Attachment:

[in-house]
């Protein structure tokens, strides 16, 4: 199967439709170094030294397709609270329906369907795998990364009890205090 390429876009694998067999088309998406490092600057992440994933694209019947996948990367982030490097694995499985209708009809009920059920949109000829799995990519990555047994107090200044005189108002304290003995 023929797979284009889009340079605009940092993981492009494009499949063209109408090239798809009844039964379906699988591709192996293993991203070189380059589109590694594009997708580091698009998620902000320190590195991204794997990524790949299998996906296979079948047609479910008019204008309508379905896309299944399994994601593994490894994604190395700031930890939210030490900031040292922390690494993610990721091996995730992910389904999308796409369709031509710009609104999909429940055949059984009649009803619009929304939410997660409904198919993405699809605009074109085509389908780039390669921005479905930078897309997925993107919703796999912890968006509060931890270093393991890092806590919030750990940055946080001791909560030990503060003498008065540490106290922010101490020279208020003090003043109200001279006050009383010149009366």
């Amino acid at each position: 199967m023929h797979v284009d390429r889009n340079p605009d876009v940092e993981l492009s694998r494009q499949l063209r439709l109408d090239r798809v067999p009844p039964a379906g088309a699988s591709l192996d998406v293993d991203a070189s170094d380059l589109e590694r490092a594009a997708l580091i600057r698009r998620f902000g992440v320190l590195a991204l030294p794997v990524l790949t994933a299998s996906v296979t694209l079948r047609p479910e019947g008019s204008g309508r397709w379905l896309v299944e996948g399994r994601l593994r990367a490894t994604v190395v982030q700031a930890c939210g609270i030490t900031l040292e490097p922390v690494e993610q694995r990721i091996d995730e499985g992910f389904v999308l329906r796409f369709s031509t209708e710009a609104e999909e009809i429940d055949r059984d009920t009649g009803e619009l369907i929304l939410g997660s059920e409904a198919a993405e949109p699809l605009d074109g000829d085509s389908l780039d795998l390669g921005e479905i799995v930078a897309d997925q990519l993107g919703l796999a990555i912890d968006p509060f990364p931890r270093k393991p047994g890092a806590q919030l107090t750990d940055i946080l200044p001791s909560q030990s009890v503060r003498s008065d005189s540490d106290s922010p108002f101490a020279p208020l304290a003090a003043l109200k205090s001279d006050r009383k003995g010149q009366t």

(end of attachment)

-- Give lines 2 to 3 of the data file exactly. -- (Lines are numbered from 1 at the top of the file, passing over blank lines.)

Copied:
């Protein structure tokens, strides 16, 4: 199967439709170094030294397709609270329906369907795998990364009890205090 390429876009694998067999088309998406490092600057992440994933694209019947996948990367982030490097694995499985209708009809009920059920949109000829799995990519990555047994107090200044005189108002304290003995 023929797979284009889009340079605009940092993981492009494009499949063209109408090239798809009844039964379906699988591709192996293993991203070189380059589109590694594009997708580091698009998620902000320190590195991204794997990524790949299998996906296979079948047609479910008019204008309508379905896309299944399994994601593994490894994604190395700031930890939210030490900031040292922390690494993610990721091996995730992910389904999308796409369709031509710009609104999909429940055949059984009649009803619009929304939410997660409904198919993405699809605009074109085509389908780039390669921005479905930078897309997925993107919703796999912890968006509060931890270093393991890092806590919030750990940055946080001791909560030990503060003498008065540490106290922010101490020279208020003090003043109200001279006050009383010149009366």
């Amino acid at each position: 199967m023929h797979v284009d390429r889009n340079p605009d876009v940092e993981l492009s694998r494009q499949l063209r439709l109408d090239r798809v067999p009844p039964a379906g088309a699988s591709l192996d998406v293993d991203a070189s170094d380059l589109e590694r490092a594009a997708l580091i600057r698009r998620f902000g992440v320190l590195a991204l030294p794997v990524l790949t994933a299998s996906v296979t694209l079948r047609p479910e019947g008019s204008g309508r397709w379905l896309v299944e996948g399994r994601l593994r990367a490894t994604v190395v982030q700031a930890c939210g609270i030490t900031l040292e490097p922390v690494e993610q694995r990721i091996d995730e499985g992910f389904v999308l329906r796409f369709s031509t209708e710009a609104e999909e009809i429940d055949r059984d009920t009649g009803e619009l369907i929304l939410g997660s059920e409904a198919a993405e949109p699809l605009d074109g000829d085509s389908l780039d795998l390669g921005e479905i799995v930078a897309d997925q990519l993107g919703l796999a990555i912890d968006p509060f990364p931890r270093k393991p047994g890092a806590q919030l107090t750990d940055i946080l200044p001791s909560q030990s009890v503060r003498s008065d005189s540490d106290s922010p108002f101490a020279p208020l304290a003090a003043l109200k205090s001279d006050r009383k003995g010149q009366t």